I am very impressed with the carpenter bee. I can’t imagine carving through wood without a tool, let alone my jaws! The carpenter bee does just that! Dead wood, burrows, bamboo and exposed structural timber are choice material for a carpenter bee’s nest.
Compliments of USDA Forest Service. Taken by Stephen Buchmann
A female will tunnel into the wood by vibrating her body as her mandibles scratch against the wood, creating saw dust, which will later be used as partition material for egg cells. Each nest will only have one perfectly circular entrance with other adjacent tunnels branching from it. She will form cells for each egg by first placing a pollen and nectar provision, followed by an egg, and finally a chewed up sawdust partition. She will repeat this sequence until the nest is full of egg cells. The nests are usually toward the surface of the wood, so minimal damage is done, if any.
Compliments of Purdue University
Carpenter bees are large and often mistaken for a bumblebee, but if you look closely, you will notice the abdomen of a carpenter bee is sans hair. The bumblebee’s abdomen is covered in hair. Carpenter bees sometimes have furry yellow heads like a bumblebee.
Carpenter bees are solitary, but will form small social groups with daughters and sisters. Female carpenter bees are docile, and only sting when handled directly. However, males are aggressive, but it’s all talk and no sting, because they have no stinger!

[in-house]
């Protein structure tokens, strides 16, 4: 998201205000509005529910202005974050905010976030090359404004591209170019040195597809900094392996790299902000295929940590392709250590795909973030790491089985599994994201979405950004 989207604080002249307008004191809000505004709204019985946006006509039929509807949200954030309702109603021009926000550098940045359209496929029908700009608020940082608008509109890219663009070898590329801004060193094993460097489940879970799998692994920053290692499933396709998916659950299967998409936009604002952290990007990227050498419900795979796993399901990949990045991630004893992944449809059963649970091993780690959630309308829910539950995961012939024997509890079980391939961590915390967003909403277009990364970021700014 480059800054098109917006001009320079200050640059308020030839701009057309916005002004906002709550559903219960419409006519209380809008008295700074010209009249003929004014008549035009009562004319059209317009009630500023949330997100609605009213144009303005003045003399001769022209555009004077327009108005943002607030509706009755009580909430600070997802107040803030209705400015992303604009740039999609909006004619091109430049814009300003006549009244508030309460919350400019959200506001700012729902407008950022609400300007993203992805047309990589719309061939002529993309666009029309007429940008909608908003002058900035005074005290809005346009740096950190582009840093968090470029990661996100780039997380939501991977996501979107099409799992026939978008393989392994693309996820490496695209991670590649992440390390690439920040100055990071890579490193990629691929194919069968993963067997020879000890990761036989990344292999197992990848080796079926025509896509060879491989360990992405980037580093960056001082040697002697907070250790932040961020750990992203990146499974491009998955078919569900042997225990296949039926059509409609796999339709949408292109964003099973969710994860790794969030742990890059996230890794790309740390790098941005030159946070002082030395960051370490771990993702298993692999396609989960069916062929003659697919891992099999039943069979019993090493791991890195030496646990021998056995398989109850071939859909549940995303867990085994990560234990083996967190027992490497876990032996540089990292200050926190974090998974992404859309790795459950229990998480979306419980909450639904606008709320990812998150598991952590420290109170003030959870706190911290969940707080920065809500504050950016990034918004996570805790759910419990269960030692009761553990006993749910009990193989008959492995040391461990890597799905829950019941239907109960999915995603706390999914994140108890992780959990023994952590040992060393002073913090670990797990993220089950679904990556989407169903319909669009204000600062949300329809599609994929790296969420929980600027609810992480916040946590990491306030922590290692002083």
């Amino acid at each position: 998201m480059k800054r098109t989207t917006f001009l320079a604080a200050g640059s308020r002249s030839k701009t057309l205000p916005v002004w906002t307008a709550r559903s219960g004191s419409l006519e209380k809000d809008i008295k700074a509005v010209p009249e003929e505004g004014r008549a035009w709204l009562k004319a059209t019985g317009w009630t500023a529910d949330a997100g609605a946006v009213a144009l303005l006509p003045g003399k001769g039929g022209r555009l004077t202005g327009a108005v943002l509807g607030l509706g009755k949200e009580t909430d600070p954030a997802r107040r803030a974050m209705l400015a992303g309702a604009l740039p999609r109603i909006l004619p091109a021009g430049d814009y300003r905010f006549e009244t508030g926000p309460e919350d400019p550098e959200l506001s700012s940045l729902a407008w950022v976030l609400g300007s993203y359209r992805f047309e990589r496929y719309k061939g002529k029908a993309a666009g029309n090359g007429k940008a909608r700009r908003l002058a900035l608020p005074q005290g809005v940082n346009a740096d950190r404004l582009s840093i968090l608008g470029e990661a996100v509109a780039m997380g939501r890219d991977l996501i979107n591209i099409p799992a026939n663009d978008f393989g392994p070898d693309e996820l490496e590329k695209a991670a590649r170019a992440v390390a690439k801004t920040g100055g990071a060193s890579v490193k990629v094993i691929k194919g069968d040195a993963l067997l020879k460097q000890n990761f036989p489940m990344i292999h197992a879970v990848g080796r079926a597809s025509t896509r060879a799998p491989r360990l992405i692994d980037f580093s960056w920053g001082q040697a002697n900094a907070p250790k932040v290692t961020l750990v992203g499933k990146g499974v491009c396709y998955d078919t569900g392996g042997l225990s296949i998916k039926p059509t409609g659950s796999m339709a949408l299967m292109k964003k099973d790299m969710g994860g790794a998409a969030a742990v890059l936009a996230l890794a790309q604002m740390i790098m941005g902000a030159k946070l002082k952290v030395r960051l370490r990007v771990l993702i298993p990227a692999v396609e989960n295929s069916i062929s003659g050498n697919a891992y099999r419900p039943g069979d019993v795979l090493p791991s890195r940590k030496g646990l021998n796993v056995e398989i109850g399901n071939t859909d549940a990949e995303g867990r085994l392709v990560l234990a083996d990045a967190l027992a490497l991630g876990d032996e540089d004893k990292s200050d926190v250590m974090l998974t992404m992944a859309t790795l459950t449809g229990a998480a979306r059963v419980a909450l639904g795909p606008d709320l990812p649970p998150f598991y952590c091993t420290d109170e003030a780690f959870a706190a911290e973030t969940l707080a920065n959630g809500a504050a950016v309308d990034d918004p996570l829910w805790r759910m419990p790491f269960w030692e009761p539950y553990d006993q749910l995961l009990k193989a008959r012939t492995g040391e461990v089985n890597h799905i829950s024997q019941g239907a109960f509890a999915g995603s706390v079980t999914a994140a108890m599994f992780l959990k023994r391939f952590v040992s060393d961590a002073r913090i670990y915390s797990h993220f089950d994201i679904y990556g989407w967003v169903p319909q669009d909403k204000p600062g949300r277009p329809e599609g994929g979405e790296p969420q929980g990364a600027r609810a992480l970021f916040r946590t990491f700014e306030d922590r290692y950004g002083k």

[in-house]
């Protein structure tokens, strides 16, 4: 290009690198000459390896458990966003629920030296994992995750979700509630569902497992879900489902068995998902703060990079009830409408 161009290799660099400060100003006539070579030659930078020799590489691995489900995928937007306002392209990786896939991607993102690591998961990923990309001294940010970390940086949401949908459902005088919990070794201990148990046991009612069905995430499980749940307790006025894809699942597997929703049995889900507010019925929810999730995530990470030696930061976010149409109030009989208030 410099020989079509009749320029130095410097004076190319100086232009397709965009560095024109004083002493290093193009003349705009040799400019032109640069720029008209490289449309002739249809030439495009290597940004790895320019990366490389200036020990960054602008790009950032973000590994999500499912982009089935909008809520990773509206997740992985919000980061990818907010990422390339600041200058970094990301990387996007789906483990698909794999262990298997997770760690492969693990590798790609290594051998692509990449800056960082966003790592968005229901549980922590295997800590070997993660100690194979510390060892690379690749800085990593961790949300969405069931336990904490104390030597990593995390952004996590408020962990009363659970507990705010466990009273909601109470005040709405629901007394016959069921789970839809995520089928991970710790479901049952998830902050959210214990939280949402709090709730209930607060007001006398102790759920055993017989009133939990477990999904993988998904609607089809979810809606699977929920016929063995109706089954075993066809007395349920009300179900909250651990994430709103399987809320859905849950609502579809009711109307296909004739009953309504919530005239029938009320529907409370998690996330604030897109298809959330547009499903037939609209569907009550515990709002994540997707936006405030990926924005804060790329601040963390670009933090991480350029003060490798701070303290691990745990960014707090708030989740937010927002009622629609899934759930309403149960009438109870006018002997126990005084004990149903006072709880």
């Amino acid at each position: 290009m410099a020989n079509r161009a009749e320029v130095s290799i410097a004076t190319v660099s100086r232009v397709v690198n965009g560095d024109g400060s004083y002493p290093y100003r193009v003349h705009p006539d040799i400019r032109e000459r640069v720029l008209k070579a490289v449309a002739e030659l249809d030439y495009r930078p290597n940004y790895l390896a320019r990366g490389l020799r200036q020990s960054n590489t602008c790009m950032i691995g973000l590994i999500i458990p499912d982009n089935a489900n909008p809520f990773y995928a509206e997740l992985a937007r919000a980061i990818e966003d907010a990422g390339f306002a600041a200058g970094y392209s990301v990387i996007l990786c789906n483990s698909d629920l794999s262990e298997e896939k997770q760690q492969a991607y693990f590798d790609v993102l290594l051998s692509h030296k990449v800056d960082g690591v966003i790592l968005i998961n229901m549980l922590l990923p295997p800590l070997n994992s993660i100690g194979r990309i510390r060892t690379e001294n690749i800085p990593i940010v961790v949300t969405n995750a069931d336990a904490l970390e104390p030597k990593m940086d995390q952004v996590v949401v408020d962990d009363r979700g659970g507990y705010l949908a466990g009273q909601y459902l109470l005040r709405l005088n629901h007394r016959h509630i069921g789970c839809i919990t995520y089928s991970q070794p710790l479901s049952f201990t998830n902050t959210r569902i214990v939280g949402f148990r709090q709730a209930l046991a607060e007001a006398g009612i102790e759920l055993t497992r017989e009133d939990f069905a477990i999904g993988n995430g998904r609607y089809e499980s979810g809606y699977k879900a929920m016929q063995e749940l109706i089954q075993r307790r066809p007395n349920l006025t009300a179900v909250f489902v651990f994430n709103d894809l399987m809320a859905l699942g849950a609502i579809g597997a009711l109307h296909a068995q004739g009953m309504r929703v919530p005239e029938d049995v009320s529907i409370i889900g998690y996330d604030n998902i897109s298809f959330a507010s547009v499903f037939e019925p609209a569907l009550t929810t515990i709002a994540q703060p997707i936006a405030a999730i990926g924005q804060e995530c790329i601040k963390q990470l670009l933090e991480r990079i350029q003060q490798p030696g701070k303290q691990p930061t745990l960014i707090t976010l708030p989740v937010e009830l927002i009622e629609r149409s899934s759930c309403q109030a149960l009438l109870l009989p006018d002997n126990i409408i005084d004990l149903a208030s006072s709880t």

Carpenter bees overwinter in wood, and can live up to 3 years. They are found across the southern states of the US and east up into New York.
They are generalists when it comes to foraging, and clever when their size impedes on their ability to reach a flower’s nectar! If a carpenter bee happens upon a flower much to small to reach in and suck the nectar out, the bee will then cut a slit at the base of the outside of the flower and “rob” the nectar without pollinating the flower! Hey, they have the jaws, might as well use them for more than wood carving! Like the bumblebee, carpenter bees are also very good “buzz” pollinators. Buzz pollination is the rapid vibration of the flower purposed to dislodge the pollen at the base of narrow flowers. This makes them great tomato and eggplant pollinators.
Well, that wraps up this week’s featured bee! I hope you are enjoying this journey as much as I am! There are so many species to learn about, and to see now that we know about them! Enjoy this long weekend and keep your eyes open for new bee species you haven’t seen before!
Thanks for joining the movement!